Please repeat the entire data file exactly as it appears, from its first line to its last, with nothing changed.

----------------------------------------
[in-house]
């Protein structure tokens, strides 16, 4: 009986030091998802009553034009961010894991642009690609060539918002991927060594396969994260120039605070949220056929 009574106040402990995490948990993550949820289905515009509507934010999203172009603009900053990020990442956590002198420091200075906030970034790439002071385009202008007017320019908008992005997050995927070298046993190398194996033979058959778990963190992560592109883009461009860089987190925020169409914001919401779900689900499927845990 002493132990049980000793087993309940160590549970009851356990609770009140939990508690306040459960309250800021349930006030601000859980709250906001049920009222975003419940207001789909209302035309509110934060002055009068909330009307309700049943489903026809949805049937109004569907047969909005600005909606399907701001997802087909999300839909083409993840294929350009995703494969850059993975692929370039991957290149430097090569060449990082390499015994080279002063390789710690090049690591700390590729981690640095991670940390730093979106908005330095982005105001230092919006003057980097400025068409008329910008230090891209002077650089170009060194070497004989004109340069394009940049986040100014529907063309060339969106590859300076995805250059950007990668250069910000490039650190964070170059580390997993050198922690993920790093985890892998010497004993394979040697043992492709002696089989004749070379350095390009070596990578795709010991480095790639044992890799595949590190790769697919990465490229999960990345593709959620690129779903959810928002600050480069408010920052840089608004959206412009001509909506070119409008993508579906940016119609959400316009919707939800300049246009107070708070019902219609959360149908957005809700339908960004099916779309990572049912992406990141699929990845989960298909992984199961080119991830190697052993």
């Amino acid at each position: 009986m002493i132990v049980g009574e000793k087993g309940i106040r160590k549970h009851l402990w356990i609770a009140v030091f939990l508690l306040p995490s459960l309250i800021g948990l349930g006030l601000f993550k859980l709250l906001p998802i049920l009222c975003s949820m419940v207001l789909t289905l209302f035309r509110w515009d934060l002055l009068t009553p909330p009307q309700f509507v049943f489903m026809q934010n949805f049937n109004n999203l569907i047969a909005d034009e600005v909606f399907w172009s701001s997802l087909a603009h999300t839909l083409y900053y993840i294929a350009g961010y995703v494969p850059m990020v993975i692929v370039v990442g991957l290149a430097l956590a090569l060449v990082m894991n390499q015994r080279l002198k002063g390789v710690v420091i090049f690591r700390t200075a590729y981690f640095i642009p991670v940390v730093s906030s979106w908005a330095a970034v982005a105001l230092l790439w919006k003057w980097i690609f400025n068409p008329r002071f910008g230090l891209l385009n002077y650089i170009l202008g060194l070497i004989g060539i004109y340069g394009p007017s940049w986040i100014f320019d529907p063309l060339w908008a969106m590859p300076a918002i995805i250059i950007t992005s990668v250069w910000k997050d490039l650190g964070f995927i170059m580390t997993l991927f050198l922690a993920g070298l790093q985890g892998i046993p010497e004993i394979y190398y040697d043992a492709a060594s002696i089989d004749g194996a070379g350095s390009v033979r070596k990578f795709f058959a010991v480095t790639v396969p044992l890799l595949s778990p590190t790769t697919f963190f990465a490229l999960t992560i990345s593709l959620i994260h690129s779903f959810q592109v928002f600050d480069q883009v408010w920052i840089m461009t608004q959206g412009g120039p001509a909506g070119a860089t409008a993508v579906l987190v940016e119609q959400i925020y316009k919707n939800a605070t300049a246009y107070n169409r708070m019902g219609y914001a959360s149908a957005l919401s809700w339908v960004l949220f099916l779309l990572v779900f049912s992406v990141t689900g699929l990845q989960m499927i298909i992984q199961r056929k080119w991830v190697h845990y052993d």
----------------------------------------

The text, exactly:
[in-house]
């Protein structure tokens, strides 16, 4: 009986030091998802009553034009961010894991642009690609060539918002991927060594396969994260120039605070949220056929 009574106040402990995490948990993550949820289905515009509507934010999203172009603009900053990020990442956590002198420091200075906030970034790439002071385009202008007017320019908008992005997050995927070298046993190398194996033979058959778990963190992560592109883009461009860089987190925020169409914001919401779900689900499927845990 002493132990049980000793087993309940160590549970009851356990609770009140939990508690306040459960309250800021349930006030601000859980709250906001049920009222975003419940207001789909209302035309509110934060002055009068909330009307309700049943489903026809949805049937109004569907047969909005600005909606399907701001997802087909999300839909083409993840294929350009995703494969850059993975692929370039991957290149430097090569060449990082390499015994080279002063390789710690090049690591700390590729981690640095991670940390730093979106908005330095982005105001230092919006003057980097400025068409008329910008230090891209002077650089170009060194070497004989004109340069394009940049986040100014529907063309060339969106590859300076995805250059950007990668250069910000490039650190964070170059580390997993050198922690993920790093985890892998010497004993394979040697043992492709002696089989004749070379350095390009070596990578795709010991480095790639044992890799595949590190790769697919990465490229999960990345593709959620690129779903959810928002600050480069408010920052840089608004959206412009001509909506070119409008993508579906940016119609959400316009919707939800300049246009107070708070019902219609959360149908957005809700339908960004099916779309990572049912992406990141699929990845989960298909992984199961080119991830190697052993």
């Amino acid at each position: 009986m002493i132990v049980g009574e000793k087993g309940i106040r160590k549970h009851l402990w356990i609770a009140v030091f939990l508690l306040p995490s459960l309250i800021g948990l349930g006030l601000f993550k859980l709250l906001p998802i049920l009222c975003s949820m419940v207001l789909t289905l209302f035309r509110w515009d934060l002055l009068t009553p909330p009307q309700f509507v049943f489903m026809q934010n949805f049937n109004n999203l569907i047969a909005d034009e600005v909606f399907w172009s701001s997802l087909a603009h999300t839909l083409y900053y993840i294929a350009g961010y995703v494969p850059m990020v993975i692929v370039v990442g991957l290149a430097l956590a090569l060449v990082m894991n390499q015994r080279l002198k002063g390789v710690v420091i090049f690591r700390t200075a590729y981690f640095i642009p991670v940390v730093s906030s979106w908005a330095a970034v982005a105001l230092l790439w919006k003057w980097i690609f400025n068409p008329r002071f910008g230090l891209l385009n002077y650089i170009l202008g060194l070497i004989g060539i004109y340069g394009p007017s940049w986040i100014f320019d529907p063309l060339w908008a969106m590859p300076a918002i995805i250059i950007t992005s990668v250069w910000k997050d490039l650190g964070f995927i170059m580390t997993l991927f050198l922690a993920g070298l790093q985890g892998i046993p010497e004993i394979y190398y040697d043992a492709a060594s002696i089989d004749g194996a070379g350095s390009v033979r070596k990578f795709f058959a010991v480095t790639v396969p044992l890799l595949s778990p590190t790769t697919f963190f990465a490229l999960t992560i990345s593709l959620i994260h690129s779903f959810q592109v928002f600050d480069q883009v408010w920052i840089m461009t608004q959206g412009g120039p001509a909506g070119a860089t409008a993508v579906l987190v940016e119609q959400i925020y316009k919707n939800a605070t300049a246009y107070n169409r708070m019902g219609y914001a959360s149908a957005l919401s809700w339908v960004l949220f099916l779309l990572v779900f049912s992406v990141t689900g699929l990845q989960m499927i298909i992984q199961r056929k080119w991830v190697h845990y052993d």